When Popes speak

On December 3, 1839, Pope Gregory XVI issued a blistering condemnation of the slave trade, In supremo apostolatus.

The abolitionist movement was in full swing. Eight years before, Garrison founded The Liberator. Six years before, Britain had outlawed slavery in its colonies.

Just the year before the Maryland Jesuits had sold their own slaves (for a nice profit, that helped a certain university get off the ground), causing scandal throughout the Church when the provincial failed to abide by a directive from the General that families be kept together and that they only be sold to those who would promise to educate them in the Catholic faith. This led to the provincial being summoned to Rome–and canned–about the same time the letter came out.

Further context: when Pope Gregory’s letter arrived in the US, the nation’s attention was focused on the Amistad trial– would slaves who had revolted against their captors be returned home to Africa or returned to the slavers?

Gregory’s intent could not be mistaken. He was not just getting on the bandwagon; rather, he begins by recounting multiple papal condemnations of the slave trade, and denounces the practice as inhuman and based solely upon greed. He concludes:

The penalties imposed and the care given by Our Predecessors contributed in no small measure, with the help of God, to protect the Indians and the other people mentioned against the cruelty of the invaders or the cupidity of Christian merchants, without however carrying success to such a point that the Holy See could rejoice over the complete success of its efforts in this direction; for the slave trade, although it has diminished in more than one district, is still practiced by numerous Christians. This is why, desiring to remove such a shame from all the Christian nations, having fully reflected over the whole question and having taken the advice of many of Our Venerable Brothers the Cardinals of the Holy Roman Church, and walking in the footsteps of Our Predecessors, We warn and adjure earnestly in the Lord faithful Christians of every condition that no one in the future dare to vex anyone, despoil him of his possessions, reduce to servitude, or lend aid and favour to those who give themselves up to these practices, or exercise that inhuman traffic by which the Blacks, as if they were not men but rather animals, having been brought into servitude, in no matter what way, are, without any distinction, in contempt of the rights of justice and humanity, bought, sold, and devoted sometimes to the hardest labour. Further, in the hope of gain, propositions of purchase being made to the first owners of the Blacks, dissensions and almost perpetual conflicts are aroused in these regions.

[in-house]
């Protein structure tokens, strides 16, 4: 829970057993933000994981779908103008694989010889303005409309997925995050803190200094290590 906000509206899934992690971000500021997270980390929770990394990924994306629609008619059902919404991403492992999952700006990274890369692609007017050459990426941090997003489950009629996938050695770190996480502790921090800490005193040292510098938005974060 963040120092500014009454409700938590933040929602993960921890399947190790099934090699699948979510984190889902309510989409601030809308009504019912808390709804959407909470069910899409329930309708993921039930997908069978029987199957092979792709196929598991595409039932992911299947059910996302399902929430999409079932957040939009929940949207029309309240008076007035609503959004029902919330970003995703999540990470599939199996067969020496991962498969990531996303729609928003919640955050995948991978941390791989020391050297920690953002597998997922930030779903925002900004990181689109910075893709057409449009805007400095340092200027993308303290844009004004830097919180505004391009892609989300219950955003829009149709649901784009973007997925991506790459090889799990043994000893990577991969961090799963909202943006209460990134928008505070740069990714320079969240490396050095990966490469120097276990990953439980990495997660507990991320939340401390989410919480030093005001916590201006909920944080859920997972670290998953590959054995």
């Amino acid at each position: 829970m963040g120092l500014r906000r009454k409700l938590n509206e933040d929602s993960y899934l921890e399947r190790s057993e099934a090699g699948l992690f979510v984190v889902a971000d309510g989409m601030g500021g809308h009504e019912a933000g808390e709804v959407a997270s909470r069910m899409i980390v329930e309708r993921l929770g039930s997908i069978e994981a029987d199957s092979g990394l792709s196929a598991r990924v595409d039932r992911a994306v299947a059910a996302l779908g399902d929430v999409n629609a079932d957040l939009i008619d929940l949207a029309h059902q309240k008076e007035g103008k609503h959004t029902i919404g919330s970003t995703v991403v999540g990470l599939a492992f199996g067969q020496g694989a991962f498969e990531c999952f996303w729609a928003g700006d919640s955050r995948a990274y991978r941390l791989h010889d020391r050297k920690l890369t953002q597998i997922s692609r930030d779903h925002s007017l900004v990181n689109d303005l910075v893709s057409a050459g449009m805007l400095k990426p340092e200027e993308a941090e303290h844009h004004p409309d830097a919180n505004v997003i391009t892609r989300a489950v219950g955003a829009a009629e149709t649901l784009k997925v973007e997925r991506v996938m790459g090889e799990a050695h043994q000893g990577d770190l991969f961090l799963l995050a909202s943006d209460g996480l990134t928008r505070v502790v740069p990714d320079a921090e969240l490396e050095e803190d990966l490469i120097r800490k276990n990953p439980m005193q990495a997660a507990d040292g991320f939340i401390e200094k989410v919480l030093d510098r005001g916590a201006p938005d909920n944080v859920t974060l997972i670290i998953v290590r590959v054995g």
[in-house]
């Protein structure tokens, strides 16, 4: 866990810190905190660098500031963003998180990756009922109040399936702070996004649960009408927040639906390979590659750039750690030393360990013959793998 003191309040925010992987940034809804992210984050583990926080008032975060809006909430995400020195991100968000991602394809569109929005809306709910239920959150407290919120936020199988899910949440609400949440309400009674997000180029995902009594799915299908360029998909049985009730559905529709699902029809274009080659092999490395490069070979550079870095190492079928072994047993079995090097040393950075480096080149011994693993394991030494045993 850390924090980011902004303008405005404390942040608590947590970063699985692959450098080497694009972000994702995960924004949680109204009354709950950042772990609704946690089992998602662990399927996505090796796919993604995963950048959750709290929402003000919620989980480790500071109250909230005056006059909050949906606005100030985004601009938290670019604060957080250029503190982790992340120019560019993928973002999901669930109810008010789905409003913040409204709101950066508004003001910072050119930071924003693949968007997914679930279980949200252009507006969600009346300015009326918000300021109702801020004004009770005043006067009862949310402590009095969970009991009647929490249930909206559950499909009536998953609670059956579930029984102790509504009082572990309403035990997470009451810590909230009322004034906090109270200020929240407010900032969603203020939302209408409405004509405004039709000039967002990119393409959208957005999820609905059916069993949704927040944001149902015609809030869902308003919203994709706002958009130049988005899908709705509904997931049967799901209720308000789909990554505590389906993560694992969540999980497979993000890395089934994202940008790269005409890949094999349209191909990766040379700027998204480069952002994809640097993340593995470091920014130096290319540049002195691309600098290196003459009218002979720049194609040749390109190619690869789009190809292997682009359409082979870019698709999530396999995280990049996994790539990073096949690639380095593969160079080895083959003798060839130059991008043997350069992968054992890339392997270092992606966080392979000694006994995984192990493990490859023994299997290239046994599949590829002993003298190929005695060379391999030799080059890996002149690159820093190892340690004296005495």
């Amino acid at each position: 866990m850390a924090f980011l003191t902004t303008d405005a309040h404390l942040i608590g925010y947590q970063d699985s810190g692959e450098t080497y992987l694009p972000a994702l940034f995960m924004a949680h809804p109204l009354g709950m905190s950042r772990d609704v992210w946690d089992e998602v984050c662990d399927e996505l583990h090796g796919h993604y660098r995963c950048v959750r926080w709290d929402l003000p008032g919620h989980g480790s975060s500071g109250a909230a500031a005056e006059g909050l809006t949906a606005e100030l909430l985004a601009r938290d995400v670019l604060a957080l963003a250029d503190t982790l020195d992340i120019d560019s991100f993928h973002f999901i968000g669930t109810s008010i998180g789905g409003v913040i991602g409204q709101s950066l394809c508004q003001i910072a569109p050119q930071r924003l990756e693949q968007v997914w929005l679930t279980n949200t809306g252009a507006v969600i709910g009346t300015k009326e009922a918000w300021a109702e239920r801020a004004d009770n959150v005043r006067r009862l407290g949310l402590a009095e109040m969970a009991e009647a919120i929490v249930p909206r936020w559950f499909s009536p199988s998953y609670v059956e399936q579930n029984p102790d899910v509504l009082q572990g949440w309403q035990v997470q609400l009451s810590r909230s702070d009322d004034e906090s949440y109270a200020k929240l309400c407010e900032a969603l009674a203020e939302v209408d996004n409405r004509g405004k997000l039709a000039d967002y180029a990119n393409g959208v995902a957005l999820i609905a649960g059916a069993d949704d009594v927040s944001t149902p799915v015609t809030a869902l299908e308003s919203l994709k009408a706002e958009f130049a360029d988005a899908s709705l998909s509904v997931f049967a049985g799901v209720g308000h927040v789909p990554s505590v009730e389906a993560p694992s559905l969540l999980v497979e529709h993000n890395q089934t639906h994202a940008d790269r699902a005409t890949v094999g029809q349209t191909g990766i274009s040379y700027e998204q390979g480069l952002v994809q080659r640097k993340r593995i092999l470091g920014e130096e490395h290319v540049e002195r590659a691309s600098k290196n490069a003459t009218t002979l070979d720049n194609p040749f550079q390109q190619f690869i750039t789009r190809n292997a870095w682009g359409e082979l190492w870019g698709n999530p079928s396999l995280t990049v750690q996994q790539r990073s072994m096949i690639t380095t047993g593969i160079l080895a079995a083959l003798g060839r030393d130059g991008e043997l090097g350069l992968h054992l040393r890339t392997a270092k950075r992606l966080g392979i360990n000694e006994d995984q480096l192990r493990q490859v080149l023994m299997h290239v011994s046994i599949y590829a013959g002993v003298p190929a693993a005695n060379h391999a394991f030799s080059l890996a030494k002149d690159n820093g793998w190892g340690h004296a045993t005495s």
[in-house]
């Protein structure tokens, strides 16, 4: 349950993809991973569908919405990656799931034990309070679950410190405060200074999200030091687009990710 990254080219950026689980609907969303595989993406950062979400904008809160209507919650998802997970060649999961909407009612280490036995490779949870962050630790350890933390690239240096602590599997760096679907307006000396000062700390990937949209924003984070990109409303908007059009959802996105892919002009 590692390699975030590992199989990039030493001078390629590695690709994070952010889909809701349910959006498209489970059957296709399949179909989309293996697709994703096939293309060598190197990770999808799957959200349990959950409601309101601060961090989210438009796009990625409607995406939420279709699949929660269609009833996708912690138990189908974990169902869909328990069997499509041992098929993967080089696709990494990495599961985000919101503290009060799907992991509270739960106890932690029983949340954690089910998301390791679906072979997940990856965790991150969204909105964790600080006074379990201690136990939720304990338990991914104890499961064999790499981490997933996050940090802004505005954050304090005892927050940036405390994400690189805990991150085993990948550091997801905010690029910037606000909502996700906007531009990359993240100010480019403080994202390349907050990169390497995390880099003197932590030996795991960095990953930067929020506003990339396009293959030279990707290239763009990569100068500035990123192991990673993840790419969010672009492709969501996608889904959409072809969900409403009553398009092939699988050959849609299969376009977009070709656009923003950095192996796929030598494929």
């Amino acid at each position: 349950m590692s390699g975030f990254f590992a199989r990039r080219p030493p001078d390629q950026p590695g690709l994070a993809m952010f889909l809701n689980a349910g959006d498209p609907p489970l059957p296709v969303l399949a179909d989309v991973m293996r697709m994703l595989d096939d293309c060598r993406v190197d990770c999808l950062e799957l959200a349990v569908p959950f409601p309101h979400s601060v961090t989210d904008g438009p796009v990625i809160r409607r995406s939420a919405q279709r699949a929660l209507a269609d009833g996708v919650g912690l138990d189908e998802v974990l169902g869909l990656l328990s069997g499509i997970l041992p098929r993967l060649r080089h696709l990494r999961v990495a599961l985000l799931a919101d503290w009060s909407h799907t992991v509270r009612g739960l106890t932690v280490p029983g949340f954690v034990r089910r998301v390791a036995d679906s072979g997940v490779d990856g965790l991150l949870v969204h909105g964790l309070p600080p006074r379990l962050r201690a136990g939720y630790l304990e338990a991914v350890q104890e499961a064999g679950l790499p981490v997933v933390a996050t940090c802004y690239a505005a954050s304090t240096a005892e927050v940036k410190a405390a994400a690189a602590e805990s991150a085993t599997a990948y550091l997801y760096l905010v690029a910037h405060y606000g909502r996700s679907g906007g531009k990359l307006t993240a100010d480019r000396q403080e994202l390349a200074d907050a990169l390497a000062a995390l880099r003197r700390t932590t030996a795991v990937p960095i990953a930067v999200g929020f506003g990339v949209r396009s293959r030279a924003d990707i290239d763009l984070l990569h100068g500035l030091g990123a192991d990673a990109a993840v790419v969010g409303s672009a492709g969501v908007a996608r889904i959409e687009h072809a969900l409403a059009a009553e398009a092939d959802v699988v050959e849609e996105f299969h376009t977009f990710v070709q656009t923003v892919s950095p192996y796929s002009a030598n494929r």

We reprove, then, by virtue of Our Apostolic Authority, all the practices above-mentioned as absolutely unworthy of the Christian name. By the same Authority We prohibit and strictly forbid any Ecclesiastic or lay person from presuming to defend as permissible this traffic in Blacks under no matter what pretext or excuse, or from publishing or teaching in any manner whatsoever, in public or privately, opinions contrary to what We have set forth in this Apostolic Letter.

The apologists for slavery, including Secretary of State (and former Georgia Congressman/Senator/Governor) John Forsyth, were scandalized that this foreigner would condemn in such terms the South’s peculiar institution–that this foreigner would dare to stick his nose into American affairs.

Enter Judas.

Bishop John England of Charleston, South Carolina, wrote a series of public letters to Forsyth begging him to understand that the pope was being misunderstood. He wasn’t really talking about American slavery at all–he was merely condemning the slave trade as practiced by Spain and Portugal. He gave his own history, a history in which slavery was a positive good, in which no pope ever criticized it, in which all slaves were happy and content.

Shortly thereafter Philadelphia’s bishop, Francis Patrick Kenrick, wrote a moral theology whose description of slavery was another attempt to pretend that Pope Gregory had said nothing, and that slavery as it existed was a lesser evil to what would happen if slaves were freed.

One thought on “When Popes speak

Comments are closed.